The Official Supernatural: “The Spear” (14.09 – Christmas Finale) Live Recap Thread


We need your help!

Contribute monthly via Patreon (which includes perks), make a one-time donation through Paypal, or buy us a coffee. I’m posting reviews here of North Carolina ghost story books, and notes about my research all month long on Patreon.

My collected recaps and reviews of season one, which first appeared on Innsmouth Free Press, are now up (with a few extras) on Kindle. The Kindle version is available through Amazon and is on sale through this Friday. The print version is also up. If you buy the print version, you get a Kindle copy thrown in for free. I also get paid if you get it on Kindle Unlimited (for free), read the Kindle version, or lend it to a friend via the Kindle Owners Lending Library. Reviews also help with sales. Just FYI.

Can’t load up Facebook, which is annoying. Let’s get started. I doubt I will get this done tonight, as today was a day, ending with trying to get home on a flat tire (in the pouring rain, of course) by pumping it up at various places on the way home. Gotta get in to the garage early tomorrow to get it patched up.

Anyhoo, rather standard recap of The Road So Far starting with a rather awesome Dean monologue out of nowhere:

I know what it’s like to see monsters. And I know that when they’re gone, they never really go away. But me and my brother, we’re the guys that stop the monsters. We’re the guys that scare them.

Cut to Now in Kansas City, MO, to “Rockin’ Around the Christmas Tree” (never been a fan, especially of the Mel & Kim version that hits the British airwaves every December). Sounds like the Brenda Lee version.

It’s also the soundtrack on a particular floor of an office building, where everyone is being slaughtered by hyped-up werewolves. One of them then comes in to tell an elegantly dressed woman, whom he addresses as “Michael.” When he asks why Michael picked this floor, Michael just says, “I liked the view.”

Another werewolf brings in some recruits and among them is Garth. Michael recognizes him due to Dean’s memories and said he had been Dean’s friend. Garth says that’s all water under the bridge. He has a daughter now and he wants to be on “the right side” in the coming war. I’m rolling my eyes a bit, even if it’s a Garth-undercover-for-TFW thing, because the acting in this scene is pretty bad. I’m amazed any scenery was left unchewed, by anyone.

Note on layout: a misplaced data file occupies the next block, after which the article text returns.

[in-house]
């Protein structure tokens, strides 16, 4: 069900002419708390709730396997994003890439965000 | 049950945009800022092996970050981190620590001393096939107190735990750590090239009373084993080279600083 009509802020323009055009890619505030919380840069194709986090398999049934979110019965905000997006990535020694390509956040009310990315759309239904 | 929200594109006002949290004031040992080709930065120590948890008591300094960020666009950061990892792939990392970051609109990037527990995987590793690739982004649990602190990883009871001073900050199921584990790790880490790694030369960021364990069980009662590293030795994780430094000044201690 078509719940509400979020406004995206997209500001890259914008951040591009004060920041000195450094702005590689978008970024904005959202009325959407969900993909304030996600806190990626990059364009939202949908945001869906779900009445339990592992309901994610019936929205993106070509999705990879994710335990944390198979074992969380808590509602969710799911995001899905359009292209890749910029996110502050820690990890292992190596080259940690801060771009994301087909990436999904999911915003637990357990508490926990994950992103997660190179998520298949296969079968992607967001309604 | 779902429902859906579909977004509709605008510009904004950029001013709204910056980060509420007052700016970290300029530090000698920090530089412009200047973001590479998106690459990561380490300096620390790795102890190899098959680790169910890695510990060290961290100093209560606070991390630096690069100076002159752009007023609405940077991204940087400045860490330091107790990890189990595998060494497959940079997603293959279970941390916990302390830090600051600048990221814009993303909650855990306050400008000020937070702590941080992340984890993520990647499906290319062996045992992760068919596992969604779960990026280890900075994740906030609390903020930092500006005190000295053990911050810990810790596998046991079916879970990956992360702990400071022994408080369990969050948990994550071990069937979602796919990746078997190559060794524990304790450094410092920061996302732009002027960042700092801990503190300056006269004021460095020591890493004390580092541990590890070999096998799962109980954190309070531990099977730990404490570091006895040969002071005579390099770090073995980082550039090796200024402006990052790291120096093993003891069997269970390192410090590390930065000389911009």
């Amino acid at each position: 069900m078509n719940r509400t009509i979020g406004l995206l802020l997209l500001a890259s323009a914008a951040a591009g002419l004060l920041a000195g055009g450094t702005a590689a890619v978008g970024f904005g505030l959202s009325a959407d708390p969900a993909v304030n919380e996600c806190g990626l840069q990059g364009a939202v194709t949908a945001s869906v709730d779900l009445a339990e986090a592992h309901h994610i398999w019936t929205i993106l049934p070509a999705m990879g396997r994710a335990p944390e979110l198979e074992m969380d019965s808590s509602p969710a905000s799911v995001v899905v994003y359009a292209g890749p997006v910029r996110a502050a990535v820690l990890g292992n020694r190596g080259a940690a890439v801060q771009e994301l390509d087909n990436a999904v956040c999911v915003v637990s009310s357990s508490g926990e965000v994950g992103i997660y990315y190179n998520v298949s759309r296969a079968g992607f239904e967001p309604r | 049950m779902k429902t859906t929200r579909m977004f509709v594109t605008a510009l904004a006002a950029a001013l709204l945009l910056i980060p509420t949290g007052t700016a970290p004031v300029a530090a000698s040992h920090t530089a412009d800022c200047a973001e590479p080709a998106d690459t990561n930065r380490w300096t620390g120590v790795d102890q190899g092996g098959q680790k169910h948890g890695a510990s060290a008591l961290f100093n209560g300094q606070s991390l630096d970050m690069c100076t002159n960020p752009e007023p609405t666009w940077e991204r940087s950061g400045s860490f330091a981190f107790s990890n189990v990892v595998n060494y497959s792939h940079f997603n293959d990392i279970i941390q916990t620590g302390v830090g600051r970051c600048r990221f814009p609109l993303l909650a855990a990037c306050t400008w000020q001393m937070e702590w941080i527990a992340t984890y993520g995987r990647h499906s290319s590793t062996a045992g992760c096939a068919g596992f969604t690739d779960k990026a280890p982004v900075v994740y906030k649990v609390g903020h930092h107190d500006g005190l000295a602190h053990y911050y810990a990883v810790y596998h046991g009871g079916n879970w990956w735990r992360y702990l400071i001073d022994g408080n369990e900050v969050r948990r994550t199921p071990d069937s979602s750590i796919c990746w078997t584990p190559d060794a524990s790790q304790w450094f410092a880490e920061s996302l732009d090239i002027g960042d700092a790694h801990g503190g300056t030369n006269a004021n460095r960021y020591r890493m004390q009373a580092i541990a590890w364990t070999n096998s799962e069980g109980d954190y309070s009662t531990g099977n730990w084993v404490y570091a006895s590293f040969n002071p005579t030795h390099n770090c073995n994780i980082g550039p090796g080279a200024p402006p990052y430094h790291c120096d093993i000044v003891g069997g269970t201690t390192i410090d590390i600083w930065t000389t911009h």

Cue title cards.

Jack is eating cereal (not the healthy kind, either) in the kitchen in the middle of the night when Castiel comes in and catches him. Jack asks Castiel not to rat him out to Sam about the cereal. Castiel asks why he’s up to so late and it comes out that Jack is still recovering from resurrecting. Castiel says that’s pretty normal (well … no, it’s really not, but it is for these guys). Castiel calls it “a rite of passage.”

Jack worries that his mother isn’t safe in Heaven from the Empty. Castiel calls Naomi “complicated,” but willing to fight to keep the souls in Heaven safe. Because that worked so well last week.

Jack also wonders why Castiel doesn’t want him to tell Sam and Dean about the deal he made. Castiel says he doesn’t want to burden them and also, he figures that with all the crap currently raining down on them, he won’t be giving himself permission to be happy any time soon.

It also turns out that Castiel stole the “secret decoder ring” from the cereal box.

Meanwhile, Sam is conversing with Garth, who is indeed spying for TFW. He says they want to “change” him by having him drink blood mixed with Michael’s grace. He claims he’ll be able to spit it out (don’t think grace works that way, Garth).

Garth has to hang up (and uses Bobby’s old “balls” line that I sure don’t miss as he goes in to get the change). Dean walks in just as Sam gets hung up on and reassures Sam that even though Sam was the one who recruited Garth for this mission, it won’t really be Sam’s fault if the mission goes sideways. Um, no, Dean. I’m with Sam. It will be his fault. But hey, maybe we’ll lose Garth this week. I’m okay with that. Early Christmas present.

TFW 2.0 gets a video call from Ketch, who boasts about liberating the egg they used on Lucifer two seasons ago from an Eastern European dealer, then having to mail it to the Bunker. It’s going to arrive, but a bit late.


Like this column? You can help keep it going by contributing monthly via Patreon (which includes perks), making a one-time donation through Paypal, or buying us a coffee.


The Official Supernatural: “Byzantium” (14.08) Live Recap Thread


We need your help!

Contribute monthly via Patreon (which includes perks), make a one-time donation through Paypal, or buy us a coffee. I’m posting reviews here of North Carolina ghost story books, and notes about my research all month long on Patreon.

My collected recaps and reviews of season one, which first appeared on Innsmouth Free Press, are now up (with a few extras) on Kindle. The Kindle version is available through Amazon and is on sale through this Friday. The print version is also up. If you buy the print version, you get a Kindle copy thrown in for free. I also get paid if you get it on Kindle Unlimited (for free), read the Kindle version, or lend it to a friend via the Kindle Owners Lending Library. Reviews also help with sales. Just FYI.

Recap of Lily Sunder’s story, as well as one of Jack’s predicament so far.

Cut to Now and a closeup of Dean looking devastated. He’s in Jack’s room with Sam and Castiel, who are looking after Jack. Jack says that maybe his early death was “meant to be” and Dean gets even more upset, going out into the hallway.

Even though Jack tells Sam to tell Dean “it’s okay,” Castiel goes after Dean and insists he come back in because Chuck forbid anybody take any emotional breaks or anything. I see Castiel’s back to his usual “Berate Dean” form.

Dean does return, but even though it’s only been a minute or so, Jack has died. Sam announces it and we get a closeup of Dean that looks … determined.

Cue title cards.

Outside, Castiel talks about “making arrangements” and Dean says that a wake and a “Hunter’s bonfire.” When Sam walks off, Castiel wants to go after him, but Dean tells Castiel to let Sam be.